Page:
As the author, respect the changes that you need to do for the story. Sometimes while we are coding, we find a piece of code that probably needs a refactor, and we think “well, I’m already here… what if…” Avoid this temptation of Piggyback Changes! They are a distraction that will cost time and money to the project creating tech debt and causing problems down the line.
Get the approvals!
I’ve worked in different teams and with people with different personalities and approaches to their work, and a consistent problem that I encounter is the unwillingness to perform code reviews.
Those experiences caused me to stop and question the reasons why a pull request might not be reviewed. Personally, I find it discouraging when I review a pull request that actually does not provide any description, contains hundreds of files, and has no context.
Here are some suggestions that can help:
Make Friendly Pull Requests by Providing Context
Clarify your work:
1. Create a title encompassing in a few words the work you did. This is the first thing a reviewer will see. Example: Title: Update Users Data Model.
2. Use the description box and provide a short but concise description of your work from a technical viewpoint. This is the opportunity to explain yourself without the abstraction that we sometimes find in the description of the tickets.
3. To ensure #1 and #2 are always included, work with your team and create your own Pull Request Template. Github has a way to create templates for pull requests as a way to standardize the contributions especially for open source projects. This is a solid feature of the project documentation.
Here an example of template:
- Title: According to the ticket number, you can specify which type of issue it is at the beginning (feature, bug, hotfix)
- Description: Brief description of the ticket and what the code trying to accomplish. Include detailed information on the changes including, list the things done using the task list, using a numbered list or bulleted list. Try to include the Jira ticket link, if it exists.
Use the preview to see how it looks:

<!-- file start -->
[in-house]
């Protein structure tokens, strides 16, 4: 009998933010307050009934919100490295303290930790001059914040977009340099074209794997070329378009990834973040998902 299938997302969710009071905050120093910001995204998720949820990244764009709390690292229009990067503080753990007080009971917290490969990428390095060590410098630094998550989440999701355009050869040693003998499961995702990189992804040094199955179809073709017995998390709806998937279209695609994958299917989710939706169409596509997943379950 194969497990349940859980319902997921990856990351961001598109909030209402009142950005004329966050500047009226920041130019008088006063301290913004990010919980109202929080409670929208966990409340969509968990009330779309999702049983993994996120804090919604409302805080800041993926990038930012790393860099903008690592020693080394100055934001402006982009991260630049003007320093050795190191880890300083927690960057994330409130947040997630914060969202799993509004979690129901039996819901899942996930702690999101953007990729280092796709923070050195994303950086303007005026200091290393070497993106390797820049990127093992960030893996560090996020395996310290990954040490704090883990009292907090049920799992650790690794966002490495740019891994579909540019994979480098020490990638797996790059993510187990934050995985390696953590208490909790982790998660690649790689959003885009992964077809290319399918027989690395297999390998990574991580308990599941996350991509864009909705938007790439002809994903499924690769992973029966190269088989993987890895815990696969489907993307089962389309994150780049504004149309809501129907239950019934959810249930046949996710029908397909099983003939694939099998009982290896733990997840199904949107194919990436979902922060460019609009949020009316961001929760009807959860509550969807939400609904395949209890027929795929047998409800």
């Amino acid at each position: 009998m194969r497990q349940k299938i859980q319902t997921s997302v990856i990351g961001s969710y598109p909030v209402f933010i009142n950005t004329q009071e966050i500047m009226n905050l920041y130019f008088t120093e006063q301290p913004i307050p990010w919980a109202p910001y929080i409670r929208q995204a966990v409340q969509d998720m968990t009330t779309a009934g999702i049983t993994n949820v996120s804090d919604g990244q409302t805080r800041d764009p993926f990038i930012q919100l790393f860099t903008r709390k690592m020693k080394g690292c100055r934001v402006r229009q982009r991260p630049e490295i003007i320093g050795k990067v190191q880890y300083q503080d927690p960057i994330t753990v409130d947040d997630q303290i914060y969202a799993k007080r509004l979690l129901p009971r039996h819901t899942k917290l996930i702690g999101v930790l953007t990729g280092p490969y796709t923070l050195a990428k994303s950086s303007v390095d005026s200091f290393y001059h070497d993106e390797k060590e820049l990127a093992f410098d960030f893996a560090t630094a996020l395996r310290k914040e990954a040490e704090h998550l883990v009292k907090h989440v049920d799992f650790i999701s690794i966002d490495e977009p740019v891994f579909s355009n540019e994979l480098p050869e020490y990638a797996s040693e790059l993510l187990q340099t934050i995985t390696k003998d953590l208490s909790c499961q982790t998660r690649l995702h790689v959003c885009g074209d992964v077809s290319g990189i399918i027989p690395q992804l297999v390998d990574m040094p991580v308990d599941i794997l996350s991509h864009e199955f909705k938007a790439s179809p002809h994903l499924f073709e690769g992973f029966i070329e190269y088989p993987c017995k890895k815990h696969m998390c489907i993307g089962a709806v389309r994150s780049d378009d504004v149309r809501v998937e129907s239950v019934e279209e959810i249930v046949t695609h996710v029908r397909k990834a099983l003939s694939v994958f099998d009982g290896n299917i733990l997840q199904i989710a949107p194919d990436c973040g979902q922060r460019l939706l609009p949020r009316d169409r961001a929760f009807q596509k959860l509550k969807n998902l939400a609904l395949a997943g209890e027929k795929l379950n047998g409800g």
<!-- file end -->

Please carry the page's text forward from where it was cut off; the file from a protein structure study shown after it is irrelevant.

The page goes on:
Don’t open huge pull requests
Another driver that pushes people to avoid reviews is seeing a huge pull request. It’s exhausting to check hundreds of files. In these instances, the definition of the scope might be too broad, or we are trying to solve too many issues at one time. A pull request with a lot of changes that contain different scopes is a bad practice and should be avoided. Take time to define the scope and the pull request should respect the story’s scope. Even if the scope is huge, break the pull request into smaller ones, focusing on small scopes and working with small tasks.
Additionally, commit your changes as soon as something is done or focus your commits per significant action. This is a best practice to follow in case you need to quickly roll back a specific batch of changes. Committing changes early also enables us to review the next set of changes after the first round of reviews.
A good technique in my experience is assigning two team members at a time to be reviewers. Two pairs of eyes are better than one and often people find different things and while providing their observations. Organize this by setting your GitHub preferences to be able to only merge when a designated number of approvals exists.
Keep things fresh by assigning reviewers randomly and then rotate their assignments to make sure everyone participates equitably. Choosing assignments based on skills is another way to refine the review process. For example, if your pull request is related to database changes, choose someone who has ample experience in that area.
Be open to change
“Effective communication is the foundation of any working relationship“
Receiving feedback is an opportunity to improve our code skills. It allows us to see problems from a different point of view and to realize other solutions and approaches. Appreciate the feedback and try not to take it personally. Be open to change and talk with your reviewers about the comments you’ve received. And, if you feel that the suggestions from the reviews could be improved, say so. Everyone can improve their soft skills and candid, respectful communication will drive improvements.
Lack of response? Insist and remind
Use opportunities like stand-ups or resend messages to your team channel to remind them that you are waiting for approval. Let them know you made the corresponding changes requested and you need someone to look at them.
Through my career, I have learned a lot through collaboration with team members. It’s not enough just to learn, but to apply what you have learned to support constant improvement. I’ve recently applied the guidance in the article to my current team and we’ve been seen a lot of good changes as a result. We’ll continue to adapt and grow together and respectful and constructive code reviews and pull requests are a big part of ongoing improvement.
Effective communication is the foundation of any working relationship and the coordination between code author and reviewer should be carefully managed. Do this by reinforcing ways that a team can improve code reviews and implement those that works best. This may take some trial and error, so stay present with your team, participate in discussions, and suggest ideas.
For a better world, with better code reviews….